Our first guest of #PalletsAplenty is a DIYer who can paint just about anything! Today she's here to show us her easy painted pallet porch sign that is perfect for seasonal porch decor (and bonus, you can make it reversible!) — give Jennifer a fabulous Remodelaholic welcome and be sure to subscribe by email or RSS and follow along over on Facebook and Instagram with #palletsaplenty so you won’t miss a single one of the amazing posts we have coming up!
DIY Painted Pallet Porch Sign Tutorial
by Jennifer Allwood of The Magic Brush
I am Jennifer Allwood, owner of The Magic Brush and hotmess extraordinaire. I encourage women in building their creative businesses and homeowners in creating a home they love. Neither are a perfect science and I love to find beauty in the imperfect process and the mess.
I am committed to shortcuts on projects, to NOT DIY'ing every single thing in your home (for the love, some things are just better purchased new!), to non-cheesy crafting and to showing people how all projects have oops in them at some point.
Many “professionals” don't want to talk about their project oops…. but I decided to write a book about them. My first book “Hotmess: Not Your Typical DIY Book” is scheduled to release this winter! It's a book full of beautiful projects and hotmess moments that will inspire women to craft and paint and decorate with reckless abandon. Messes are welcome. Stayed tuned to my website for book launch information! This pallet project IS in the book with about 34,915 other imperfect projects with half instructions! Can't wait!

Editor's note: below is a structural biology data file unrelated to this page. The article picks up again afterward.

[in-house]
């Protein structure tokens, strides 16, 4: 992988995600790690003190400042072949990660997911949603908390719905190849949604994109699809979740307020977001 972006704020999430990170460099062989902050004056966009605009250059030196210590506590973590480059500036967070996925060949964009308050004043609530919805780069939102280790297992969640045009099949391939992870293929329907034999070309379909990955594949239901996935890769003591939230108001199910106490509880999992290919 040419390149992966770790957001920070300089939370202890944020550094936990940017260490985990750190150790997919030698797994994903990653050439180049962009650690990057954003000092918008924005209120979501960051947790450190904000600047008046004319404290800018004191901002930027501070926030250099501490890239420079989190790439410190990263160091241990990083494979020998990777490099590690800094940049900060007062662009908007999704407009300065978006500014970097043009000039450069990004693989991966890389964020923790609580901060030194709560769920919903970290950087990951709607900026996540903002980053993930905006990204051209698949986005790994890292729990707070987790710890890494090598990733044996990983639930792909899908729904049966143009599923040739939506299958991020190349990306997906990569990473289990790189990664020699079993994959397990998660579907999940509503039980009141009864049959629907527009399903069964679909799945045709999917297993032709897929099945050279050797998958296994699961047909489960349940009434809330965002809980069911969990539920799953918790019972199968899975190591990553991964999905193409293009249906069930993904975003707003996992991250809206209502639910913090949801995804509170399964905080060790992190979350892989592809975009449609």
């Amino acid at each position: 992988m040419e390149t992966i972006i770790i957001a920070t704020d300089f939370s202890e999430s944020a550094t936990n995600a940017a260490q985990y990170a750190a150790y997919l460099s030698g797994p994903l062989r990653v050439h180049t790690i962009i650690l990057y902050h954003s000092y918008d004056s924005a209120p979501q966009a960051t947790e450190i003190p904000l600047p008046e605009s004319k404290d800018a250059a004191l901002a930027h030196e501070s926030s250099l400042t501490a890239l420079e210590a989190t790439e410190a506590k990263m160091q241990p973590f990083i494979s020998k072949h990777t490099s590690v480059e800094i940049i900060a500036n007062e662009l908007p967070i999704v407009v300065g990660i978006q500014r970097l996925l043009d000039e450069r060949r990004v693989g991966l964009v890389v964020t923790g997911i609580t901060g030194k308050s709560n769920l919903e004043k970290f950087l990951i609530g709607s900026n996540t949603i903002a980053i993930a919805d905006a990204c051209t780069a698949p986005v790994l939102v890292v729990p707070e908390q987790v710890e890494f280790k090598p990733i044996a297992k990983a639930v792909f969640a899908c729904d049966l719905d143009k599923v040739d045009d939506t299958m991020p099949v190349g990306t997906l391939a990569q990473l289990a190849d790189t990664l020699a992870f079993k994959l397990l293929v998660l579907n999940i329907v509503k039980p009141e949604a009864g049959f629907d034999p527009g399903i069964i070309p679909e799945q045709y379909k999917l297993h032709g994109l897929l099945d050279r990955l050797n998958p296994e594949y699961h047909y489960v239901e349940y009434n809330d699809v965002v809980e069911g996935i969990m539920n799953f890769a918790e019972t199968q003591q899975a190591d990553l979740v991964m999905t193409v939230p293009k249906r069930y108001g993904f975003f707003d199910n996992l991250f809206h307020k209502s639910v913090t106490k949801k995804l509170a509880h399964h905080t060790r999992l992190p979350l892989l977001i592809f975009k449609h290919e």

I am literally obsessed with fall decor. I can't get enough of painted pumpkins and painted pallets and all things fallish! Check out this post of my favorite 15 pumpkins that I have painted and decorated. See. I need counseling for my obsession.
And I am also obsessed with using old pallets to make a statement on my front porch (check out this 4th of July pallet I made). Pallet are usually free and they are huge. Bonus!
I'm going to show you how I painted this so you can make one too!
This post does contain affiliate links for your convenience!
Mr Magic (my hubby who has all the muscle in this relationship) picked me up the pallet, removed all the slats from it and re-nailed the slats back onto the pallet frame close together.
Getting the slats close together is what totally makes or breaks a pallet painting project. I know it's a pain to do, but they just look so, so much prettier when painted. Trust me on this.
If you can find a pallet with all the slats already squished together you know you must be living right. Be grateful because tearing apart a pallet is the worst part of this project. May the force be with you.
I used the orange paint color “Shirley’s Pumpkin” on my pallet. You can find the color HERE and if you use my affiliate coupon code MAGICBRUSH you will get 10% off any paint order! It's a color that screams fall to me! Yum yum yum!!!!!